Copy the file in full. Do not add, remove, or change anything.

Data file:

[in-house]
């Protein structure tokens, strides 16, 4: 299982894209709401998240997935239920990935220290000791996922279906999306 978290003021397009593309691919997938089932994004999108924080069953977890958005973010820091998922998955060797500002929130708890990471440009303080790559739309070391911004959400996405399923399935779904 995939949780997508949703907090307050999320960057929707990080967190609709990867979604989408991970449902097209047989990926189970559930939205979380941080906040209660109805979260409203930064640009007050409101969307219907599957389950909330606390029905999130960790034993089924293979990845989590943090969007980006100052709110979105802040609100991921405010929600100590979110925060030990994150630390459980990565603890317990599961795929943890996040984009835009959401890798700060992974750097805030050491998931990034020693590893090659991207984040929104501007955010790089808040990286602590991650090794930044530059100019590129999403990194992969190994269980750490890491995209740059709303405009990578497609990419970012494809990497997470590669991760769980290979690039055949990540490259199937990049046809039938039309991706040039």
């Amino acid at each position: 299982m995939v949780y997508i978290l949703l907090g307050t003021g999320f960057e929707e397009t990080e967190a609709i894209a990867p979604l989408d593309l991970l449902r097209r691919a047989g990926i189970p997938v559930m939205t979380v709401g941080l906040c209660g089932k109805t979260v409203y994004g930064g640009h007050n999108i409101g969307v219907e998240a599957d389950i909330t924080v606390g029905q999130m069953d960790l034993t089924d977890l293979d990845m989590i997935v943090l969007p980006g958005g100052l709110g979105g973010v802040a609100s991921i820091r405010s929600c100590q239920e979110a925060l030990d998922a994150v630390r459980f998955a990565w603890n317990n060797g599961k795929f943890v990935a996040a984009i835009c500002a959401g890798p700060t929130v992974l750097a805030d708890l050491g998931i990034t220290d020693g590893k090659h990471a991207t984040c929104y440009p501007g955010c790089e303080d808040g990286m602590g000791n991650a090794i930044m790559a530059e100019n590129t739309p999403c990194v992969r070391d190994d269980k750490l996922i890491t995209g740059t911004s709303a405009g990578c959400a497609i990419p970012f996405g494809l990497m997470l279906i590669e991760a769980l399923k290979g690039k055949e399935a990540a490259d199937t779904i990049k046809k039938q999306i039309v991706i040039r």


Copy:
[in-house]
């Protein structure tokens, strides 16, 4: 299982894209709401998240997935239920990935220290000791996922279906999306 978290003021397009593309691919997938089932994004999108924080069953977890958005973010820091998922998955060797500002929130708890990471440009303080790559739309070391911004959400996405399923399935779904 995939949780997508949703907090307050999320960057929707990080967190609709990867979604989408991970449902097209047989990926189970559930939205979380941080906040209660109805979260409203930064640009007050409101969307219907599957389950909330606390029905999130960790034993089924293979990845989590943090969007980006100052709110979105802040609100991921405010929600100590979110925060030990994150630390459980990565603890317990599961795929943890996040984009835009959401890798700060992974750097805030050491998931990034020693590893090659991207984040929104501007955010790089808040990286602590991650090794930044530059100019590129999403990194992969190994269980750490890491995209740059709303405009990578497609990419970012494809990497997470590669991760769980290979690039055949990540490259199937990049046809039938039309991706040039």
């Amino acid at each position: 299982m995939v949780y997508i978290l949703l907090g307050t003021g999320f960057e929707e397009t990080e967190a609709i894209a990867p979604l989408d593309l991970l449902r097209r691919a047989g990926i189970p997938v559930m939205t979380v709401g941080l906040c209660g089932k109805t979260v409203y994004g930064g640009h007050n999108i409101g969307v219907e998240a599957d389950i909330t924080v606390g029905q999130m069953d960790l034993t089924d977890l293979d990845m989590i997935v943090l969007p980006g958005g100052l709110g979105g973010v802040a609100s991921i820091r405010s929600c100590q239920e979110a925060l030990d998922a994150v630390r459980f998955a990565w603890n317990n060797g599961k795929f943890v990935a996040a984009i835009c500002a959401g890798p700060t929130v992974l750097a805030d708890l050491g998931i990034t220290d020693g590893k090659h990471a991207t984040c929104y440009p501007g955010c790089e303080d808040g990286m602590g000791n991650a090794i930044m790559a530059e100019n590129t739309p999403c990194v992969r070391d190994d269980k750490l996922i890491t995209g740059t911004s709303a405009g990578c959400a497609i990419p970012f996405g494809l990497m997470l279906i590669e991760a769980l399923k290979g690039k055949e399935a990540a490259d199937t779904i990049k046809k039938q999306i039309v991706i040039r």